Yes, it is unfortunate, as Journal Washington correspondent Michael Coleman points out in the Sunday Journal, that the Land of Enchantment’s duly elected representatives couldn’t text, dial, email or meet to discuss their disagreement on expanding sources of low-level plutonium-contaminated waste at the Waste Isolation Pilot Plant near Carlsbad.
It’s more unfortunate for residents in places across the country where federal nuclear waste isn’t stored in secure salt beds 2,150 feet beneath the surface, because the Senate stripped the proposal by Rep. Steve Pearce, R-N.M., to bring that waste to WIPP out of the 2014 National Defense Authorization Act.
Currently WIPP accepts only Department of Energy defense waste. Pearce’s plan would expand that to agencies across the federal government but keep the grade of waste the same: lower-level contaminated items such as gloves, clothing, tools and aprons.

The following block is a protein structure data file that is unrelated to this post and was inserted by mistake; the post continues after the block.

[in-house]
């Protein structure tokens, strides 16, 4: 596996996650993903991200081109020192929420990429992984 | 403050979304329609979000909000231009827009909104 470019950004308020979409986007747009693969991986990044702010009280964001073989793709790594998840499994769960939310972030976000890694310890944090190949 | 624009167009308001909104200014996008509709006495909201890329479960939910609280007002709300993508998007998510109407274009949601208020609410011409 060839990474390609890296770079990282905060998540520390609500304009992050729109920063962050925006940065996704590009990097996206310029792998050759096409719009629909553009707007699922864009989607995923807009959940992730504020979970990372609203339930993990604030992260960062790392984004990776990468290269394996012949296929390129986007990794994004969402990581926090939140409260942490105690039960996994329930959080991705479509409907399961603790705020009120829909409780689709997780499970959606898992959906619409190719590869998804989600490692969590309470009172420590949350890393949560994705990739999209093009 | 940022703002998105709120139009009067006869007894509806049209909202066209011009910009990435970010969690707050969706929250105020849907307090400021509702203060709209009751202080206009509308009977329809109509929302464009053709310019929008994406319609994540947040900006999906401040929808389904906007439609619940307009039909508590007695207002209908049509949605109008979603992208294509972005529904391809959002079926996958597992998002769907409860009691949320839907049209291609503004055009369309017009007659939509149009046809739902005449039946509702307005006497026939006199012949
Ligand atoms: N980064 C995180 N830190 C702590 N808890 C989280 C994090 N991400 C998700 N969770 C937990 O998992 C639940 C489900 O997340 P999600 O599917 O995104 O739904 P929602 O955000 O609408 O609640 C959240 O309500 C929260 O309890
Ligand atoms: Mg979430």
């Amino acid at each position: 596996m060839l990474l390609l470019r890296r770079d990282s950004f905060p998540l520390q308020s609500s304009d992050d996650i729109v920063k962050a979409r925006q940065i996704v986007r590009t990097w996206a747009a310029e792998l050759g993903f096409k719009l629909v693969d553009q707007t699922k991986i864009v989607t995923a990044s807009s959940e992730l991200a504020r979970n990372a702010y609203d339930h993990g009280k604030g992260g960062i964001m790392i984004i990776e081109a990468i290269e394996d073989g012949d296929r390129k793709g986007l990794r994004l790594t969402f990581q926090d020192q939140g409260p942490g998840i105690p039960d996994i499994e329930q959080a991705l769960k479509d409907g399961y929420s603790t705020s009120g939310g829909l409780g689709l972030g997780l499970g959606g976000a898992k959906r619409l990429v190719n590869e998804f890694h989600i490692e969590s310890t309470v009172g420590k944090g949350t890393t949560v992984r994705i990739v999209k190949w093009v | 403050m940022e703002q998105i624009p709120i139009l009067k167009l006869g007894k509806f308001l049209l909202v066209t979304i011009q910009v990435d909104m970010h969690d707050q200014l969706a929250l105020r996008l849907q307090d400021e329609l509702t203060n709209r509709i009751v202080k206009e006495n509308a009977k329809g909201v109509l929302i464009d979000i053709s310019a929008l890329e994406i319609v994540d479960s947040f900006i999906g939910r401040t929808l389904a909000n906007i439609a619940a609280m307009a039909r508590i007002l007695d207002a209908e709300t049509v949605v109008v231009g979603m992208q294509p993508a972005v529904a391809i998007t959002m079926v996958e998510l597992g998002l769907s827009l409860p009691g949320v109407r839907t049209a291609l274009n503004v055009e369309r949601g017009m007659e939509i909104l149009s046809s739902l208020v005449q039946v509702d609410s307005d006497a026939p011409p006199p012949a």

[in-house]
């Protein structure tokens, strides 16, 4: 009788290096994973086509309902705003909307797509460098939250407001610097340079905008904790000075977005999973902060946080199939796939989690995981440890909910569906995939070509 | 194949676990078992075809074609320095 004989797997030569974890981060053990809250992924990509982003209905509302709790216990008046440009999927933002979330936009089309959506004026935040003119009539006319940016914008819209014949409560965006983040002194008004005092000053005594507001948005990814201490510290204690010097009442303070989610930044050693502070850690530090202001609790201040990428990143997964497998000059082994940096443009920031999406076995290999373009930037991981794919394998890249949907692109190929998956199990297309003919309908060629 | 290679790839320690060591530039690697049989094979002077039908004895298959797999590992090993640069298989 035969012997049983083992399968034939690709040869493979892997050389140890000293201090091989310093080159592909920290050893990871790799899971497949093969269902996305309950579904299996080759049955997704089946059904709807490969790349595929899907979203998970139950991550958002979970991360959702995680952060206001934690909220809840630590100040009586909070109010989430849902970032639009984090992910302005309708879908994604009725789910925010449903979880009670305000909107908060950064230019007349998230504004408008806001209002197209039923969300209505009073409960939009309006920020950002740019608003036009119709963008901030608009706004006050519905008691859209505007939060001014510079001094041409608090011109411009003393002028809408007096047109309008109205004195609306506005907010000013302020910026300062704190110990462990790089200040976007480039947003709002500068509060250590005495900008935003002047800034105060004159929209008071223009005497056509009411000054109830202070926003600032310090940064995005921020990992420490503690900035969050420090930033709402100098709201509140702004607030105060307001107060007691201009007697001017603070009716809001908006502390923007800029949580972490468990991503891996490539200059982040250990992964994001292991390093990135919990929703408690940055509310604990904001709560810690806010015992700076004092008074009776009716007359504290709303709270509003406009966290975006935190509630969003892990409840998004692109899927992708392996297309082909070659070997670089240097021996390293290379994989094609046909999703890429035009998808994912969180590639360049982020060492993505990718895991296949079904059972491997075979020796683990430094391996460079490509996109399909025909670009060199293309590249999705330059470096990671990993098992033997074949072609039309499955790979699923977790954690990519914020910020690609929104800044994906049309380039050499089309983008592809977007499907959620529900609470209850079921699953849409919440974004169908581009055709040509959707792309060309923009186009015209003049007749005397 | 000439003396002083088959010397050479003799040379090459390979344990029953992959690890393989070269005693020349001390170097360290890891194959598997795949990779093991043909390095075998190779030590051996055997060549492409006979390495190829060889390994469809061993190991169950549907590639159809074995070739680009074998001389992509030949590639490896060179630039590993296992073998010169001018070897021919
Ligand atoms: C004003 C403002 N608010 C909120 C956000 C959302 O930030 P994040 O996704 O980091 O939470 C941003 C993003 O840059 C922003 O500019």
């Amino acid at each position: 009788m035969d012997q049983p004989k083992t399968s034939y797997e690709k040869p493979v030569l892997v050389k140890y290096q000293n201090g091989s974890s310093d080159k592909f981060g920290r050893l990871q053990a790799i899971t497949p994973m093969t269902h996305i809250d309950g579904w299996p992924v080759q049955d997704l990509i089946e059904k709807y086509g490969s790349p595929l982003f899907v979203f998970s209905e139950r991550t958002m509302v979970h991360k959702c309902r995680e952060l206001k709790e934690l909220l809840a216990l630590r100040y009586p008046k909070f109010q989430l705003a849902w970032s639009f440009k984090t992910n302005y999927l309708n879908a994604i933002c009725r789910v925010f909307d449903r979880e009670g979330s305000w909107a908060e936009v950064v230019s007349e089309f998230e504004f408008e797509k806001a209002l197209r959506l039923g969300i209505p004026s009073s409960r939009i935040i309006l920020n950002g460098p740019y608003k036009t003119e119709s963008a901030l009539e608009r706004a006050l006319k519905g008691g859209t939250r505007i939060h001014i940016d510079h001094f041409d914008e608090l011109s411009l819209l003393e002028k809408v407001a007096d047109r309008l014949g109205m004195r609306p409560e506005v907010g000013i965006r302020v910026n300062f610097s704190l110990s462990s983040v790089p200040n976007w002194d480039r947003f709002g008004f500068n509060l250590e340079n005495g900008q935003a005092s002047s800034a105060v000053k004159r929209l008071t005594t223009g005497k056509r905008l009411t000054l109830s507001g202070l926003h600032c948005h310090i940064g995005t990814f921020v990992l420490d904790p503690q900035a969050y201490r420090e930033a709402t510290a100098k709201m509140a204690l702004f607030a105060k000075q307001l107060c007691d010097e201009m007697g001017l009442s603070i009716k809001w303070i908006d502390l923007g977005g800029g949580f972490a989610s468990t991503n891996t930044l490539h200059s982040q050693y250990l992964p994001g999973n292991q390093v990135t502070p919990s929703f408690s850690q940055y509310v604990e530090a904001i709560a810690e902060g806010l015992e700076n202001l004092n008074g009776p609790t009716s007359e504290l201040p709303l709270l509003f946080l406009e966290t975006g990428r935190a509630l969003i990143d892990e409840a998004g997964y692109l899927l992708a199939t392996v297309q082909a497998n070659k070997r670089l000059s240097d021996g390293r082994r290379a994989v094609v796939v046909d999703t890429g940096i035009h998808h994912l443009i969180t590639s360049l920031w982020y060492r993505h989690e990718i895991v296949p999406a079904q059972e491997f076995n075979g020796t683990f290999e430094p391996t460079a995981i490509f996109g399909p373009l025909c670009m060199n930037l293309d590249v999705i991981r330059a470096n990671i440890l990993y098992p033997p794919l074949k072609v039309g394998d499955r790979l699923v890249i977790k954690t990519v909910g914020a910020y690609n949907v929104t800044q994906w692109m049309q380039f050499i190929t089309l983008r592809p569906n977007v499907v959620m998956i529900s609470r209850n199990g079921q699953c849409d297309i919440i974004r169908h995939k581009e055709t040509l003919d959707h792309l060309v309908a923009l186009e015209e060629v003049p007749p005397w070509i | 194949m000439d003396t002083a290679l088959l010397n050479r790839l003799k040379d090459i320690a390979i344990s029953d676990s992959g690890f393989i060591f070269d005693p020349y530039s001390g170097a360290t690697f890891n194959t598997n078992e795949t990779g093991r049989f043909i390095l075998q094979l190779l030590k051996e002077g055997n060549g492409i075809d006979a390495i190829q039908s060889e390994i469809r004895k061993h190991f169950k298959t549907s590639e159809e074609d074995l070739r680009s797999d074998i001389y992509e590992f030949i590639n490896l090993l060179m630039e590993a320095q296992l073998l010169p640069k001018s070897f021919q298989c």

In 2011 then-Rep./now Sen. Martin Heinrich, D-N.M., co-sponsored a bill identical to Pearce’s. And while Sen. Tom Udall’s concern that any expansion not “displace defense waste slated to be disposed of at WIPP” is a smart one, Pearce maintains there isn’t enough DOE defense waste to preserve WIPP jobs. Either way, the rest of the government waste has to go somewhere, and specifying whose waste takes priority doesn’t seem as insurmountable as finally opening Yucca Mountain.
Because of its atomic-oriented industries, southeastern New Mexico is already known as “nuclear alley.” It is home to professionals familiar with plutonium-contaminated waste. Ensuring the nation has safe storage of its federal nuclear waste while ensuring those trained to do just that have jobs seems like a bipartisan plan the state’s entire delegation should rally behind.